Chapter 4: Post 23 — Terrapins and Television

October 8, 1964
We have two channels operating at present and expect the third to be on shortly. Our building, the only air-conditioned structure on the island, is considered quite a showplace. Troops of visitors are constantly streaming in to examine the new wonder of video. The governor seems to show up about every second day to see what’s going on. I sometimes wonder if it’s us or the air- conditioning that attracts them.


The H. Rex Lee auditorium, known to everyone as The Turtle.

The H. Rex Lee auditorium, known to everyone as The Turtle.

The educational future of the children of a tiny Polynesian island was entrusted to two men from the landlocked center of America. The first was H. Rex Lee, a farm specialist who was plucked from potato-loving Idaho and appointed as governor in 1961. Lee championed the untested concept of televised teaching for the island and brought in Vernon Bronson to implement his program. The second was Michael J. Kirwan, the Democratic representative from Ohio who pushed through millions of dollars to actually fund the program. Kirwan’s son John was the assistant director of the U.S. Department of Interior office that was responsible for overseeing American Samoa, and got his father on board with the project. Each man was rewarded with an important building in Samoa named in their honor, yet if a tourist asked anyone on the island for directions to the H. Rex Lee Auditorium or the Michael J. Kirwan Studio, they would have been met with a blank look and a shrug.

The Honorable H. Rex Lee, governor of American Samoa.

The Honorable H. Rex Lee, governor of American Samoa.

The Lee Auditorium was an oval-shaped, low-slung building with a rounded roof that, from overhead, looked exactly like a terrapin shell. A smaller round fale adjacent to the roof resembled the head of the animal within the shell. Therefore, the building that stood as a timeless memorial to one of Samoa’s most influential governors was simply known as The Turtle. The Turtle was a large open space that could be reconfigured for conferences, pageants or productions. It was also the setting for shows performed by The Island Community Theater. Since most of the teachers were comfortable in front of the camera, it seemed natural that they would want to perform in their spare time as well.

Directly across the parking lot from The Turtle was the Michael J. Kirwan Educational Studio, a name never used because it was known simply as KVZK, the new television station that had been built to broadcast the teaching program. The entrance had large, bright teal doors painted exactly the same color as the doors of the Ta’funa houses. This state-of-the-art studio was central to the ambitious educational project, and teachers had been working and planning for nearly a year to try to get the programs on the air.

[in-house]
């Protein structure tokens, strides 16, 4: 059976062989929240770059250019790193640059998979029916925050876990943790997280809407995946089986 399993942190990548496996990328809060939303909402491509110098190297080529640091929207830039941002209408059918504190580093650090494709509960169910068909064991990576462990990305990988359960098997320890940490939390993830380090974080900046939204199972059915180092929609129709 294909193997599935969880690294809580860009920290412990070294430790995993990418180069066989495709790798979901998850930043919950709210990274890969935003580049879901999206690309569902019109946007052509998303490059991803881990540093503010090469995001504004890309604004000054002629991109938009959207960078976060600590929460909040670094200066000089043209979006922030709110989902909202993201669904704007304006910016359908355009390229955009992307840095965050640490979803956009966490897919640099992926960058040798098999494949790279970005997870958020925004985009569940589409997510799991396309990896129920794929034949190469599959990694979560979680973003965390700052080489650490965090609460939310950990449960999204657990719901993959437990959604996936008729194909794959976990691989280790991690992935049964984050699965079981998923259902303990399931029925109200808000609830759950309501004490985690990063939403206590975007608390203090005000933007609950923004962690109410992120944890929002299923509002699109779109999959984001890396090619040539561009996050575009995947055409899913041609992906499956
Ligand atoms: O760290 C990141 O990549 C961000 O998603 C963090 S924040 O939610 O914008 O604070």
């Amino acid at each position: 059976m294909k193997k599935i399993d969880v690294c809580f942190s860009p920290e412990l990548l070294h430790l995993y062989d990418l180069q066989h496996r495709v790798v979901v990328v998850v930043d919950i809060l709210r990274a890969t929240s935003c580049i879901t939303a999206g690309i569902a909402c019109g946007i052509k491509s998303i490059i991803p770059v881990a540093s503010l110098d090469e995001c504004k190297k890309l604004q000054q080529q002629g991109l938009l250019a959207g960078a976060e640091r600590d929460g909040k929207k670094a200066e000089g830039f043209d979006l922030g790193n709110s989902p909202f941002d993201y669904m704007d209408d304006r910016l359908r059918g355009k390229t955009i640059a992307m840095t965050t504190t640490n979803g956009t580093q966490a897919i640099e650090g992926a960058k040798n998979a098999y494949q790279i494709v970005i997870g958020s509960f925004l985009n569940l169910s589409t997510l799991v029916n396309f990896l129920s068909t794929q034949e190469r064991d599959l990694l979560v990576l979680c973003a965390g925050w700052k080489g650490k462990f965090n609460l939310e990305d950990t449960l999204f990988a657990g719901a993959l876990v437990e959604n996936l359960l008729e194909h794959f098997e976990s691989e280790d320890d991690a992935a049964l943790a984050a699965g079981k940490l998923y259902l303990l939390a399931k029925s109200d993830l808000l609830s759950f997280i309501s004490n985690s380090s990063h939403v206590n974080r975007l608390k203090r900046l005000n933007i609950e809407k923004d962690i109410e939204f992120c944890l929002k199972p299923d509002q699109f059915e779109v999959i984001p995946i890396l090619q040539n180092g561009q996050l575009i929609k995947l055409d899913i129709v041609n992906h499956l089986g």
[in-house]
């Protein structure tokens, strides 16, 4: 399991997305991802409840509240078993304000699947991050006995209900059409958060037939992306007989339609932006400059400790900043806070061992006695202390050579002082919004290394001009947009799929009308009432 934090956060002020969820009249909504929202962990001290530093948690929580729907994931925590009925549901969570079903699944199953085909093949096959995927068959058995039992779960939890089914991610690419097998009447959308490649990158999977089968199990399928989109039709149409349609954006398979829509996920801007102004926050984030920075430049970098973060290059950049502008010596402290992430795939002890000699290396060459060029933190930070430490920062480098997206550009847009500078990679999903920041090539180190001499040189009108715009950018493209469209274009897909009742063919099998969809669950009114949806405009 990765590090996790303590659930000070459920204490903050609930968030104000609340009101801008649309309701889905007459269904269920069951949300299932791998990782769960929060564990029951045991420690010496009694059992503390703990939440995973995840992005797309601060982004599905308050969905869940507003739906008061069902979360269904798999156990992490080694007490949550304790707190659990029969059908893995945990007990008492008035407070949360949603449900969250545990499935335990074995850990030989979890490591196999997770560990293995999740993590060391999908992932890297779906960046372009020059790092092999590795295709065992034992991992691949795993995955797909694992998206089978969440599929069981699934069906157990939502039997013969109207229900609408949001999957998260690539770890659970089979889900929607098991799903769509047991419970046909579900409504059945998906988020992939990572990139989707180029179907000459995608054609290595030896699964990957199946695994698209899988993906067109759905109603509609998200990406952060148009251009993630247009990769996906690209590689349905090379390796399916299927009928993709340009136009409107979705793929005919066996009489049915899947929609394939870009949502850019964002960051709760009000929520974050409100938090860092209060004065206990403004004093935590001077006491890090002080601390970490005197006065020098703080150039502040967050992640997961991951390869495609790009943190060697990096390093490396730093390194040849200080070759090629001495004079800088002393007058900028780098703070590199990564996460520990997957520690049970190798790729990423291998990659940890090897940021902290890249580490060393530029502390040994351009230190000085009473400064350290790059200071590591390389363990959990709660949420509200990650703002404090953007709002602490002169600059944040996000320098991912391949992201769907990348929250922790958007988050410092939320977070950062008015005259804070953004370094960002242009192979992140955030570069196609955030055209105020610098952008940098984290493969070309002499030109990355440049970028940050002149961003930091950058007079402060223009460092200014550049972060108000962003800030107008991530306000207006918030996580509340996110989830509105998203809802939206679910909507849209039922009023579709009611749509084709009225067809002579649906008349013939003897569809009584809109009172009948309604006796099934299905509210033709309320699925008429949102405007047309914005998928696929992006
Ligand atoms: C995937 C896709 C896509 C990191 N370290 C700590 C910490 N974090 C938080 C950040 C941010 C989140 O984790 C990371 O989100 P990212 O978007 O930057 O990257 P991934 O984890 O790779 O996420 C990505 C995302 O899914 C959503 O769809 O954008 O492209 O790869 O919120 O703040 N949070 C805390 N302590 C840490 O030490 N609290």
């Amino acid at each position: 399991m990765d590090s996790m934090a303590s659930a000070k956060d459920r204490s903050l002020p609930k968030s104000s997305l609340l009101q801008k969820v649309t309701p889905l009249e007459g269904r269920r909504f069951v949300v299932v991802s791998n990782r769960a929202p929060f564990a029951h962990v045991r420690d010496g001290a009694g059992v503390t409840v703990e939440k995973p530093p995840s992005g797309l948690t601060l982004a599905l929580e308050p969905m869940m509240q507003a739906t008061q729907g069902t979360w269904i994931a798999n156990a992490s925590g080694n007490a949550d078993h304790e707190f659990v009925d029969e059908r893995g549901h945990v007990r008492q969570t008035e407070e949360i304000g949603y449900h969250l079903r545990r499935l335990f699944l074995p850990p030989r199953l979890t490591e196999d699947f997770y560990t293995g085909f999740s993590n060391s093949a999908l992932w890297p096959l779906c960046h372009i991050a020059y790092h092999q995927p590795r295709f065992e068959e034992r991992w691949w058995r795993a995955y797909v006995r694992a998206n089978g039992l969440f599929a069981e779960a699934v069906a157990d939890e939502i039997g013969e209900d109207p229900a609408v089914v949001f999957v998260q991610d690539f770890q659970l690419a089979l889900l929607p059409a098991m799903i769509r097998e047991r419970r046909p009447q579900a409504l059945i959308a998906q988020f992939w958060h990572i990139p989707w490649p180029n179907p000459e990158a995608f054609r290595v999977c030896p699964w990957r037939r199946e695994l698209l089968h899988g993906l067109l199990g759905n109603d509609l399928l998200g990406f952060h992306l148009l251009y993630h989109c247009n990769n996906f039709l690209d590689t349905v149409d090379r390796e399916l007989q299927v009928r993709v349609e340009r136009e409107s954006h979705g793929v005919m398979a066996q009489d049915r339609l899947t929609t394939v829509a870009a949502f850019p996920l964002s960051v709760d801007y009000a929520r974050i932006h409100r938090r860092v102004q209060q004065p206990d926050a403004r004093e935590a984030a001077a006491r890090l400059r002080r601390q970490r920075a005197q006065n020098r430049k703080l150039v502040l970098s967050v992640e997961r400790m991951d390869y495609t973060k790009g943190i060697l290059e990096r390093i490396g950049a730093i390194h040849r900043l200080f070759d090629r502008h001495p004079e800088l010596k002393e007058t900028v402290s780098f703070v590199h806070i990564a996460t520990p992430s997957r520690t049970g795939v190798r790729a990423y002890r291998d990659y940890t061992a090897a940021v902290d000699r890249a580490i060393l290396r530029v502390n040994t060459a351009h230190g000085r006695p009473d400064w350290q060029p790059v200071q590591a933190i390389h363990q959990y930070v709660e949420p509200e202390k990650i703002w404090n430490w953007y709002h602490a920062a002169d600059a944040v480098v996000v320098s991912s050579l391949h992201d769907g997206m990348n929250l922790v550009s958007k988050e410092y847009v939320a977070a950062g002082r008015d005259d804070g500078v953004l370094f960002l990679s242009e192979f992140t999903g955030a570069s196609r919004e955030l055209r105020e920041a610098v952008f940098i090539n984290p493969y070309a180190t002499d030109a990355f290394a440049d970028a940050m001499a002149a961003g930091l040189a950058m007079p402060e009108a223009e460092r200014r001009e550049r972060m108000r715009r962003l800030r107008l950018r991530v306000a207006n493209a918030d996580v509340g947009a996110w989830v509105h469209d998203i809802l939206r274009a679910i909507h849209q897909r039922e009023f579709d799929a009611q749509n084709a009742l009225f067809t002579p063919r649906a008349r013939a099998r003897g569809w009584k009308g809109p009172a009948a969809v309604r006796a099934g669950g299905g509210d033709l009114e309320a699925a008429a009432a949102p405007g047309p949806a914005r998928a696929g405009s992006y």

Monday is D-day as for as the studio is concerned. We are supposed to begin broadcasting at 7:45 A.M. with a speech from the governor. Everyone has their fingers crossed because they just put the finishing touches on the transmitter last Friday, and the engineers are working over the weekend to get the antennas up in the schools before Monday morning. The whole project is about a half-year behind schedule since the original plans had called for them to start transmitting last February. Naturally, they ran into untold unanticipated problems peculiar to the area. They’ve had all kinds of equipment problems because of the humidity. Even though the building is air-conditioned, much of the electronic doo-dads are becoming covered with a thin film of rust, mold, crud, or what have you.

We’ve also had supply problems. So far we only have enough videotape to record a week ahead, and everyone is apprehensive about having such a short cushion to rely upon. They keep promising more tape is coming, but they keep saying the same thing about our furniture and I don’t believe that, either.



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One Comment to “Chapter 4: Post 23 — Terrapins and Television”

  1. I just wanted to add what to me and most of the High School Basketball players ( male & females) was a real HUGE thing!!! Once a Athletic Director ( Mr. Stan Eckert/RIP) was hired and arrived on Island he began organized Athlectic programs between the then 4 High Schools. With the great strides made with the Sports rogram Me Eckert worked with the TV people to telivise Basketball, Vollyball and Football between the Schools. The ” Turtle was the venue for Basketball and some Vollyball games. It was so exciteing to play a game in the TURTLE and then be able to see it played back so all with TV’s on Island could veiw. I also have some memories of going to watch some Boxing matchs in the Turtle? Does any one else remember that??


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